In a series of short chapters characteristic of the work, Romanska explore the trances of Schulz present in Dead Class. She notes and explains Kantor's fascination with “reality of the lowest rank" (a concept borrowed from Schulz, which also echoes Nazi philosophies that reduced humans as physical objects). Underscoring similarities in Schulz's and Kantor's childhoods, Romanska critically identifies their shared fascination with liminal space – particularly that between the living and the dead. Discussing the oft overlooked influence of Judaic thought on Kantor, Romanska notes that this interest in the liminal echoes stories of the Dybbuk, which stress that the dead are always present among the living. She also notes the similarities between Kantor's theatre and the Jewish celebration of Purim, as both are characterized by amateurism and carnivalesque abandon.
Among these discussions a distinctly Polish black humor emerges time and time again. Romanska takes on the difficult task of explaining Kantor's humor, noting that within the Polish fascination and nonchalance with death, humor often is used to heighten horror. In the tradition of Witkacy and Gombrowicz, Kantor is engaged with a particularly “Polish School of Grotesque."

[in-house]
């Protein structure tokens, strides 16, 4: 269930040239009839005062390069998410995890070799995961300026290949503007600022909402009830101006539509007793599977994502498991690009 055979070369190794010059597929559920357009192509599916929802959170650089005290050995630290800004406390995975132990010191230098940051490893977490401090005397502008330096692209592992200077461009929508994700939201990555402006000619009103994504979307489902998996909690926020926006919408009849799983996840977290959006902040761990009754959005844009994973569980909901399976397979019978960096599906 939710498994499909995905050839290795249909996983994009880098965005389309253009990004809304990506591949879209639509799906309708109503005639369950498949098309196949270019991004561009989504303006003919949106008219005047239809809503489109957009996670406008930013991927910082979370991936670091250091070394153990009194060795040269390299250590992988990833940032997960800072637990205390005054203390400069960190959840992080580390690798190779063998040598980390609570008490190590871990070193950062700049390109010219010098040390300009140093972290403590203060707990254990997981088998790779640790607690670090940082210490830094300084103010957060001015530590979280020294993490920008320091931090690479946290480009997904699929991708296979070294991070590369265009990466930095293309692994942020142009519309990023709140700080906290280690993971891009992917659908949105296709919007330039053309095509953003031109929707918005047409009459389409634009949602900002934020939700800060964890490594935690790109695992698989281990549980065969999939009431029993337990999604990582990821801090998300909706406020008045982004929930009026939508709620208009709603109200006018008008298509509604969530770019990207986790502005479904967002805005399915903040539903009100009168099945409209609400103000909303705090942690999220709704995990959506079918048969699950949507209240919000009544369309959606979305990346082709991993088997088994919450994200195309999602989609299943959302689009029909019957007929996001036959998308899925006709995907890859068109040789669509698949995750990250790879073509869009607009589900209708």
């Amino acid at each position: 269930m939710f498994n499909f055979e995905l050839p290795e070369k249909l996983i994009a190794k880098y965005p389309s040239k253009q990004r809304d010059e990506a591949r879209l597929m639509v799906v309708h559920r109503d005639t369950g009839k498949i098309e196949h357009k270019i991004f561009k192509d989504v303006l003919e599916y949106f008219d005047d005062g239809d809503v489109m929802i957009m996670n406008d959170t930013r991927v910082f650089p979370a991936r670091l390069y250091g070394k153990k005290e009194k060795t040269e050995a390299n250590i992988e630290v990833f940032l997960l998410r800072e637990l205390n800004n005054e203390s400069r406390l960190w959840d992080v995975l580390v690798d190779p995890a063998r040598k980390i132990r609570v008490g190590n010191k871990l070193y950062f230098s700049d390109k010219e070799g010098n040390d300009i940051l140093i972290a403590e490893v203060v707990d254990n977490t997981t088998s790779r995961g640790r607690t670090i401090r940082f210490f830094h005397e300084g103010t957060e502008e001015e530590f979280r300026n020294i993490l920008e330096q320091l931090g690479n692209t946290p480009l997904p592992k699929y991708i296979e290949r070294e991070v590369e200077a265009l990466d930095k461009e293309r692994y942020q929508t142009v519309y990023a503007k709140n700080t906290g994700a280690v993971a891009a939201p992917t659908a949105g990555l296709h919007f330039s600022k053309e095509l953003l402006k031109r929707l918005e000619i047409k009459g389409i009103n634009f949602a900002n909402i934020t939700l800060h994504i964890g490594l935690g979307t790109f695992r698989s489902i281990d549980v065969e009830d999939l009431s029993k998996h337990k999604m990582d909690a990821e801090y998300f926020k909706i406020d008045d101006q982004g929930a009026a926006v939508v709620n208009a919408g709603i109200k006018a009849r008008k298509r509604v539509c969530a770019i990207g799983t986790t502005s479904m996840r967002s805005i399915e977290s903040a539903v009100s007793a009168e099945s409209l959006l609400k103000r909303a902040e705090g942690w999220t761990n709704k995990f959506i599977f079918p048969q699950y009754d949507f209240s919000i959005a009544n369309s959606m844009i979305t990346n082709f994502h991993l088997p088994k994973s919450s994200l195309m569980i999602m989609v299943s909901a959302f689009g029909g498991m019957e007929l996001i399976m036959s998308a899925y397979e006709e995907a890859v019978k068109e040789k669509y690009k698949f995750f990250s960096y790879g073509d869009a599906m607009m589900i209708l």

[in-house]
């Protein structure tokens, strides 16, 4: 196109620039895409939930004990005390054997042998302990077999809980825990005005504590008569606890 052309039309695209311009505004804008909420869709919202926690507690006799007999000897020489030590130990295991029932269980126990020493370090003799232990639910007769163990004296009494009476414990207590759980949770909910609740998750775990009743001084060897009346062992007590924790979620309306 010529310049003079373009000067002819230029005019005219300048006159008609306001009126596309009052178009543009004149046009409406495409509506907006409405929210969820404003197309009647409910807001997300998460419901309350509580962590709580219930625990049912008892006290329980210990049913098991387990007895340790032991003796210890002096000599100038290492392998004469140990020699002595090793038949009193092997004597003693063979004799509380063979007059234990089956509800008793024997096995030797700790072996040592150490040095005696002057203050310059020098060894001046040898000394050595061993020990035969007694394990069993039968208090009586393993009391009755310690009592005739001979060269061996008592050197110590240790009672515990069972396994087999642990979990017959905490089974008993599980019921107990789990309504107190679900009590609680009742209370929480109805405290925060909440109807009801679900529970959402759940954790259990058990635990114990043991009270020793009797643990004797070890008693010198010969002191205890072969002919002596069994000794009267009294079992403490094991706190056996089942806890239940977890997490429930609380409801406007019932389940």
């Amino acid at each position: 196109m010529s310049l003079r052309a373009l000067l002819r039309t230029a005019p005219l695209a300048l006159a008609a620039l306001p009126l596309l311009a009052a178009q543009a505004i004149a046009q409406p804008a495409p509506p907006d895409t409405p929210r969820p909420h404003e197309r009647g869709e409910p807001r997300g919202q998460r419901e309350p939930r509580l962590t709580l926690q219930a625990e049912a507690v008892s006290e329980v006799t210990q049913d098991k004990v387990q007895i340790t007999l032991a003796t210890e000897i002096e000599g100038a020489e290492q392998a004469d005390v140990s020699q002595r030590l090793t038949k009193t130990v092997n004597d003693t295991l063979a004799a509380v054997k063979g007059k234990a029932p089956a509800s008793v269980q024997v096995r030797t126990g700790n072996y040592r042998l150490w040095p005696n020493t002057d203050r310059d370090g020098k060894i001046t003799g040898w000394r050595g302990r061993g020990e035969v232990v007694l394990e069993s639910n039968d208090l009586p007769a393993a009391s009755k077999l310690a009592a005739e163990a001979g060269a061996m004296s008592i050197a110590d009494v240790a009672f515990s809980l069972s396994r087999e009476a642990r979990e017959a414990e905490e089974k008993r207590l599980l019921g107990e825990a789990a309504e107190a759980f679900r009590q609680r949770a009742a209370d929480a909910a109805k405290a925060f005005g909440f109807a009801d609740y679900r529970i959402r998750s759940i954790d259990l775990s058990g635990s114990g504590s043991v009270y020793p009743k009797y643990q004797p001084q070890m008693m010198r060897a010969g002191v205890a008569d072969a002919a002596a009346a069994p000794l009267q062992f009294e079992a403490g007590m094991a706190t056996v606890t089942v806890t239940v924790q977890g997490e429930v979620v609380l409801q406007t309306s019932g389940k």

Towards the conclusion of her analysis of Dead Class, Romanska suggests that the work might well be understood within the tradition of Jewish Kaddish – which are about death, yet never directly reference death. Similarly, Kantor's Dead Class looks to be about the Holocaust, without speaking its name. It is a work that aims to capture absence, a goal Romanska suggests Kantor approached with his practice of combining actors and objects (his “bio-objects) and through his pointing actors in the direction of marionettes (a fascination which Romanska convincingly links to Schulz's interest in dummies and mannequins).